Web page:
- "So pause this video and see if you can figure it out." Sal, I'm here to figure out HOW to solve these, not just guess and hope I'm right(5 votes)
- Is finding the arc length of a partial circle the same procedure as finding the circumference of that same partial circle? If so, the arc length and the circumference of the same circle would be the same, right? I know how to find the arc length and circumference of a circle, but my results always seems to come out the same.(3 votes)
- Yes, technically, the arc length of a partial circle would be the same as the circumference of that same partial circle. However, if you're trying to find the arc length of a partial circle, it's not the same as the circumference of the same circle wholly. You need to find out the circumference of the whole circle first before you can find the arc length (or the circumference of the partial circle).(4 votes)
- Ummm so this shows 3/4 of a circle but how will you find 1/4 of one the problem I'm on is 1/4 and this is the only video it leads me to. Someone help me plz(3 votes)
- When I get the wrong answer and I click Get Help it says a completely different problem than the video shows.(4 votes)
- How do you find the quarter of a circles area(0 votes)
- To find the area of a quarter circle, find the area of the whole circle by using the formula A = pi * r^2 and then divide by 4
One-quarter of a circle is called a quadrant. According to Reference.com, it is also a 90 degree arc. "Quad" is a prefix that means "fourth.(1 vote)
- I still don't get how you got 2 for the final answer after watching this video 16 times on the first question I just don't get how you can put numbers in a place and get them in just the right spot and get a final answer that is right and not an answer that is a just a little off or more than a little off? You know what I am saying?(3 votes)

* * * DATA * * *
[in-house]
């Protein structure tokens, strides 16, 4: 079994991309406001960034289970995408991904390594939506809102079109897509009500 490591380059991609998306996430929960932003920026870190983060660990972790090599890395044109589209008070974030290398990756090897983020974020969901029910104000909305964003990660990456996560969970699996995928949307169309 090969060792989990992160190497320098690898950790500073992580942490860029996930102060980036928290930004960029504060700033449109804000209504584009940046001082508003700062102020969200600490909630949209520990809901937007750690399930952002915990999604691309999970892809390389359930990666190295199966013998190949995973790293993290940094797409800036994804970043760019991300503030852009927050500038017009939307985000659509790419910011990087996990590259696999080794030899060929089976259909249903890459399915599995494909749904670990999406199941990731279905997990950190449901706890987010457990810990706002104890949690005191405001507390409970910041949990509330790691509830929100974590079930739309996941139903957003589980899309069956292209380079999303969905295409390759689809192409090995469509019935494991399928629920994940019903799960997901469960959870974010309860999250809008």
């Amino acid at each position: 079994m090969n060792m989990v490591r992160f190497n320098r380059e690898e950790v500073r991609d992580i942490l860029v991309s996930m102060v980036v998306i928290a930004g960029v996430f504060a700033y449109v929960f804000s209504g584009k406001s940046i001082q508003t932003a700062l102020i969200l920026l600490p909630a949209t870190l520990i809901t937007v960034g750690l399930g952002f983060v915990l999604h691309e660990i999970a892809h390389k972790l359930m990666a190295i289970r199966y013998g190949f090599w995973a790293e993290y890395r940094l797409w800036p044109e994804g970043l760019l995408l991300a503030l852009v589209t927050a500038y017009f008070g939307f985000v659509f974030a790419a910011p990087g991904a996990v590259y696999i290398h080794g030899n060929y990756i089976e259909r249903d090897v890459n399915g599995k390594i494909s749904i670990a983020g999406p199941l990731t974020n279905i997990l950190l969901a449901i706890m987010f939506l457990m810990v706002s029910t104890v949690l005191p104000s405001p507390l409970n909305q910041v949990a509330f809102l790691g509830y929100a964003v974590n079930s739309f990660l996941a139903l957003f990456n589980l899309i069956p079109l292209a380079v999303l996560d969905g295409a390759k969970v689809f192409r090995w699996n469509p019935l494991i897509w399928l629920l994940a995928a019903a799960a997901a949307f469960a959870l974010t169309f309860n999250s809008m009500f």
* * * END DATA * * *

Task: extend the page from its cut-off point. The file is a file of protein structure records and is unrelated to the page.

- [Instructor] Find the area of the semicircle. So pause this video and see if you can figure it out. So let's see. We know that the area of a circle is equal to pi times our radius squared. So, if we think about the entire circle, what is the area going to be? Well, they tell us what our radius is. Our radius is equal to two, so the area, if we're talking about the whole circle, it would be equal to pi times two squared. Pi times two squared. Two squared is of course two times two, which is equal to four, so our area is going to be equal to four times pi. Now, I wouldn't put four pi here, because that would be the entire circle. They want the area of just the semicircle, of just this region right over here. Well, the semicircle is half of the circle, so if I want the area of the semicircle, this is gonna be half this. So instead of four pi, it is going to be two pi square units. That's the area of the semicircle. Let's do another example. So here, instead of area, we're asked to find the arc length of the partial circle, and that's we have here in this bluish color right over here, find this arc length. And you can see this is going three fourths of the way around the circle, so this arc length is going to be three fourths of the circumference. So what is the circumference? Well, we know the circumference is equal to two pi times the radius. They tell us what the radius is. It's equal to four, so our circumference is equal to two pi times four. Let's see, we can just change the order in which we multiply so it's two times four times pi. This is going to be equal to eight pi. This is going to be equal to eight pi. Now, that is the circumference of the entire circle. If we care about this arc length, it's going to be three fourths times the circumference of the entire circle. So three over four times eight pi. What is that going to be? Well, what's three fourths times eight? Well, three times eight is 24 divided by four is six. So this is going to be equal to six pi. Another way to think about it, one fourth of eight is two, so three fourths is going to be six. Or another way to think about it is, one fourth of eight pi is two pi, and so three of those is going to be equal to six pi. So the arc length of the partial circle is six pi, and once again we knew that because it was three fourths of the way around. The way that I knew it was three fourths is that this is a 90 degree angle. This is 90 degrees, which is one fourth of the way around a circle, so the arc length that we care about is the three fourths of our circumference.